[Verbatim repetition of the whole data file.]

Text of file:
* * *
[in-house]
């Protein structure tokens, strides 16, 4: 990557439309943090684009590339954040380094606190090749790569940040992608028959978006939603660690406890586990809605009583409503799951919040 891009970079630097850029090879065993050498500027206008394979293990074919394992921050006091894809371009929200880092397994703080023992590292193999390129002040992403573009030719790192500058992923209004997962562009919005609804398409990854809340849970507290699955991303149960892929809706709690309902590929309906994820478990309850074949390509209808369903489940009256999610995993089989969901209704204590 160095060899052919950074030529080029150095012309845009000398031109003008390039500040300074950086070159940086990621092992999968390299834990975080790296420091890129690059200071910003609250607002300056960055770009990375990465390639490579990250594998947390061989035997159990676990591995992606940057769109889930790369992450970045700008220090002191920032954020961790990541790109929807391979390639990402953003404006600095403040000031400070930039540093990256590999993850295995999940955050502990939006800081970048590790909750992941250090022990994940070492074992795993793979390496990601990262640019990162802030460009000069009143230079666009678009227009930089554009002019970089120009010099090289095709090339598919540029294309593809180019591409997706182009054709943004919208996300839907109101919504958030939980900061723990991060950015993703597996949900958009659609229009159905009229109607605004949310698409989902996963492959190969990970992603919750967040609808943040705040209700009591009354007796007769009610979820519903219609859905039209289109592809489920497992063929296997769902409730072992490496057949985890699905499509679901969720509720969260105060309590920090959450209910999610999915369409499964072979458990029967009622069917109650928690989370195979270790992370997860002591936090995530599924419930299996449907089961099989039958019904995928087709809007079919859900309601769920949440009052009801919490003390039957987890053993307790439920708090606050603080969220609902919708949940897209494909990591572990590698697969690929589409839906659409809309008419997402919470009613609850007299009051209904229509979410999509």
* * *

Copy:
[in-house]
């Protein structure tokens, strides 16, 4: 990557439309943090684009590339954040380094606190090749790569940040992608028959978006939603660690406890586990809605009583409503799951919040 891009970079630097850029090879065993050498500027206008394979293990074919394992921050006091894809371009929200880092397994703080023992590292193999390129002040992403573009030719790192500058992923209004997962562009919005609804398409990854809340849970507290699955991303149960892929809706709690309902590929309906994820478990309850074949390509209808369903489940009256999610995993089989969901209704204590 160095060899052919950074030529080029150095012309845009000398031109003008390039500040300074950086070159940086990621092992999968390299834990975080790296420091890129690059200071910003609250607002300056960055770009990375990465390639490579990250594998947390061989035997159990676990591995992606940057769109889930790369992450970045700008220090002191920032954020961790990541790109929807391979390639990402953003404006600095403040000031400070930039540093990256590999993850295995999940955050502990939006800081970048590790909750992941250090022990994940070492074992795993793979390496990601990262640019990162802030460009000069009143230079666009678009227009930089554009002019970089120009010099090289095709090339598919540029294309593809180019591409997706182009054709943004919208996300839907109101919504958030939980900061723990991060950015993703597996949900958009659609229009159905009229109607605004949310698409989902996963492959190969990970992603919750967040609808943040705040209700009591009354007796007769009610979820519903219609859905039209289109592809489920497992063929296997769902409730072992490496057949985890699905499509679901969720509720969260105060309590920090959450209910999610999915369409499964072979458990029967009622069917109650928690989370195979270790992370997860002591936090995530599924419930299996449907089961099989039958019904995928087709809007079919859900309601769920949440009052009801919490003390039957987890053993307790439920708090606050603080969220609902919708949940897209494909990591572990590698697969690929589409839906659409809309008419997402919470009613609850007299009051209904229509979410999509």